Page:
Mcmurphy In One Flew Over The Cuckoo's Nest

1734 Words7 Pages
Ted Bundy, an infamous serial killer in the 1970s, also volunteered at a suicide helpline. Using his manipulative personality, he convinced people to live. Although Bundy is better known for the dozens of women he murdered, he also made a positive impact on several people. As author Shinde Sweety said in her novel Arjun:Without a Doubt, “No person is completely wicked, just as no person is perfect. We are all grey.” Similarly, In the book One Flew Over the Cuckoo’s Nest by Ken Kesey, Randle Patrick McMurphy’s traits and actions blur the line between good and evil. McMurphy is committed to a mental institution in the late 1950s. There he challenges the control and dominance of the unmerciful Nurse Ratched. McMurphy’s traits show he is a flawed…show more content…
One reason has to do with his major addiction and skill in gambling. In order to fuel his gambling addiction, McMurphy seizes the opportunity he sees at the mental hospital. The patients are easy to hustle and beat while also providing him with an area of new turf that he has confidence in dominating. When McMurphy first enters the ward he says, "Then you tell Bull Goose Loony Harding that R.P. McMurphy is waiting to see him and that this hospital ain't big enough for the two of us. I'm accustomed to being topman”(Kesey, 21). Nurse Ratched notices his behavior and says, "‘that is exactly what the new patient is planning: to take over. He is what we call a 'manipulator,' Miss Flinn, a man who will use everyone and everything to his own ends’”(Kesey, 27). She believes McMurphy wants to manipulate others at the ward to get what he desires, which is complete control over the ward. The irony of this is that Nurse Ratched is the manipulator who rules with an iron fist, and McMurphy, although wishing to become the leader of the patients, does not hope to take over the hospital as Nurse Ratched has. A more prominent reason McMurphy is willing to go to the asylum is because he is weary of the farm work he had been sentenced to and looks to the insane asylum as an outlet. The staff is well aware of this and Nurse Ratched reads from McMurphy’s report, “Don't overlook the possibility that this man might be feigning psychosis to escape the drudgery of the work farm”(Kesey,45). His intention to come to the ward to escape his farm sentence reflects poorly on his character. At first McMurphy has multiple reasons for coming to the asylum including to gamble, gain power as a leader of the ward, and escape farm work which were all for his own personal gain, which make him appear as more of an antihero than a saintlike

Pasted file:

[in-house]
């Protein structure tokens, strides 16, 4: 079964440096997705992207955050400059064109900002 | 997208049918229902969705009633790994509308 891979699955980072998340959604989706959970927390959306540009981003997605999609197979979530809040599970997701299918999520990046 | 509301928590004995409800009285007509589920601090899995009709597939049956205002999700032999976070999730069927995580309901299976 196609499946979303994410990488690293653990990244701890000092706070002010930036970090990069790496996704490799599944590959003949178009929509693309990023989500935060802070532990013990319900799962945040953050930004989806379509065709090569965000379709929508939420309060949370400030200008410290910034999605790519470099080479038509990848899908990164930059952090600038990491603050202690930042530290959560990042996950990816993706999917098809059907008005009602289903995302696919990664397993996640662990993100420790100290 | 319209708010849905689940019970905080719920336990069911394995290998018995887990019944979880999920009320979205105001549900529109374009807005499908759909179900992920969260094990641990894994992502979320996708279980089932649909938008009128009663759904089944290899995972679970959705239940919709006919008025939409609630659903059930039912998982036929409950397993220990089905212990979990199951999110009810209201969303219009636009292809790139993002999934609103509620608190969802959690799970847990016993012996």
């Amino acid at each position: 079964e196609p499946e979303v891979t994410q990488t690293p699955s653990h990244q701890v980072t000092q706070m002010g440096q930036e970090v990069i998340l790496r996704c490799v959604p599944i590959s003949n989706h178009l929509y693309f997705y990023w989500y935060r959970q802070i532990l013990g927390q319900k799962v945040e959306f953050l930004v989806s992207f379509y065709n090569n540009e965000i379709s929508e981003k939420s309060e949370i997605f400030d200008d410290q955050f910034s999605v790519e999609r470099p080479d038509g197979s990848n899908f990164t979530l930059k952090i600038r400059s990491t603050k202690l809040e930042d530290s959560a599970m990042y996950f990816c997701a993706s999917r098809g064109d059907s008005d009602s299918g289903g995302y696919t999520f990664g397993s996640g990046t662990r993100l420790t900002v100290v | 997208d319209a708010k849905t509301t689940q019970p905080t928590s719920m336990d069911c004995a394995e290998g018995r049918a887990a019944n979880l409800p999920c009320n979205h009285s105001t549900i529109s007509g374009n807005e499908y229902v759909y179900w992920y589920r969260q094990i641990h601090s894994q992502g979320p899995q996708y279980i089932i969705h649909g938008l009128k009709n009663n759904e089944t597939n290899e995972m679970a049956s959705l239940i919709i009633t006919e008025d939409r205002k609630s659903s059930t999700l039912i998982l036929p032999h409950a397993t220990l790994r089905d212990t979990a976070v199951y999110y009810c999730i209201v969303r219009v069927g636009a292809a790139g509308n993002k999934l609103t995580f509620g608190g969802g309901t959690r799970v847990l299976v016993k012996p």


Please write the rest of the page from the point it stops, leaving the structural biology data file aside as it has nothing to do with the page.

Open Document